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THE ONLY PATH TO A GOOD JOB
THE ONLY PATH TO A GOOD JOB
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THE ONLY PATH TO A GOOD JOB
Most high school students want to pursue an education that leads to a successful career. In order to do that, they need confidence in choosing the right path for their postsecondary education – any education after high school such as college, trade school, or additional training.
The problem is society says there is only one path to a good job.
“Go to college and get a degree.”
Society’s only one path mantra makes these would-be-professionals feel pressure to enroll in any university, to major in anything to secure a good job and establish financial prosperity. Dr. Kevin Fleming articulates this point in his Success in the New Economy video.
But society is wrong.
MOST JOBS OF THE FUTURE DON’T REQUIRE A COLLEGE DEGREE
Georgetown University produced a study that reports by 2020, 65% of all jobs will require postsecondary education and training (Figure 4 from the study here).
At first glance, this may seem to support the “college for all” message society preaches. But upon closer inspection, the report reveals a different story.
Sixty-five percent of all jobs by 2020 will not require a university degree.
Many of these jobs will require some postsecondary education such as an associates degree or some college courses, but only 35% of jobs will require a bachelor’s degree or higher.
If only 35% of all jobs require a college degree, then why does society say “a college degree is the only path to a good job?”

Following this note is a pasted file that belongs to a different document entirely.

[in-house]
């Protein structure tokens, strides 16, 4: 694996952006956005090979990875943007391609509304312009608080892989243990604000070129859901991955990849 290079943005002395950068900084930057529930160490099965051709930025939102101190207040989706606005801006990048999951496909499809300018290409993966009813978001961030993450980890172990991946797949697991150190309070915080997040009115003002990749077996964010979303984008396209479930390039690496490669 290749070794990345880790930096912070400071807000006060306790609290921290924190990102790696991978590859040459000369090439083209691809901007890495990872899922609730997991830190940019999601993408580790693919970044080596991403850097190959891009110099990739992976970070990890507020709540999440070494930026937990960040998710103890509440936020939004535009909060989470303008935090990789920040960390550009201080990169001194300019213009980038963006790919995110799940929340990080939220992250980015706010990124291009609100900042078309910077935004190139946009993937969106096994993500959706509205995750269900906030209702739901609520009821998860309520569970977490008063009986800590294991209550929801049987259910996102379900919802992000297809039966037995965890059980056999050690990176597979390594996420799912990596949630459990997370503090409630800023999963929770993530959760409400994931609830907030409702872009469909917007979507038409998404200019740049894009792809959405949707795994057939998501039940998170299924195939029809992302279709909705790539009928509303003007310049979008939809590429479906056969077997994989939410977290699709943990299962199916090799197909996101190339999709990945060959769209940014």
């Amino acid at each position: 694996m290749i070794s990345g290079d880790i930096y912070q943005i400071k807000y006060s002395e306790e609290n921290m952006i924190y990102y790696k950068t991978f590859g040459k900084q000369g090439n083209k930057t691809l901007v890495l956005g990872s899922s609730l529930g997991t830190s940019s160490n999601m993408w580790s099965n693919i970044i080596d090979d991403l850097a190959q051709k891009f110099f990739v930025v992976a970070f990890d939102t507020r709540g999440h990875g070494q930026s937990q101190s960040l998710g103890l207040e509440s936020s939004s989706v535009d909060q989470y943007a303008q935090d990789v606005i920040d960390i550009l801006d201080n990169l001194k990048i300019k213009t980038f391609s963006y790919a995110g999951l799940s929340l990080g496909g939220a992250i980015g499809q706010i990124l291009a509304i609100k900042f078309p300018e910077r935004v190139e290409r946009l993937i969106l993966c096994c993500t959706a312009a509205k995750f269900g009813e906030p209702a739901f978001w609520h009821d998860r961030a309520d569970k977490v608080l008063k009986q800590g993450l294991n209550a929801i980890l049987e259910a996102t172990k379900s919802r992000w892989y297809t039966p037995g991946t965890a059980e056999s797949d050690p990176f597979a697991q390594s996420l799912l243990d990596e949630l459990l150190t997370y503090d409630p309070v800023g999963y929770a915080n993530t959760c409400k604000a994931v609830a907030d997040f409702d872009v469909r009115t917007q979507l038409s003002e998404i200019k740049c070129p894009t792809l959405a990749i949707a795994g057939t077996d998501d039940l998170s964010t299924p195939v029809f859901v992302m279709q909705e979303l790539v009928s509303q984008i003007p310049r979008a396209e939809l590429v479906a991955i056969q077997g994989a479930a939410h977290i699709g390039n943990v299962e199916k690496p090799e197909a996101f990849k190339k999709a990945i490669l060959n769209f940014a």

One reason is degree inflation.
DEGREE INFLATION PERPETUATES THE COLLEGE-FOR-ALL MANTRA
Degree inflation is a phenomenon wherein employers demand college degrees for positions that do not require college-level skills. (See this article at Forbes.com)
This article details a report by Joseph Fuller and Manjari Raman of Harvard Business School.
The report “compare[s] the percentage of workers currently working in a particular occupation who have a college degree and the percentage of job postings for that same occupation that stipulate a college degree is required.”
“…just 16% of supervisors of production workers currently hold a college degree. But 67% of job postings for these positions require bachelor’s degrees, creating a “degree gap” of 51%. Other occupations where degree inflation is particularly glaring include secretaries and administrative assistants, supervisors of blue-collar workers, and childcare workers.”
In another example, the report shows Supervisors of Construction Trades and Extraction Workers are at risk of a 44% degree inflation.
Degree inflation widens the skills gap because candidates who meet the technical qualifications don’t meet the advertised educational requirements.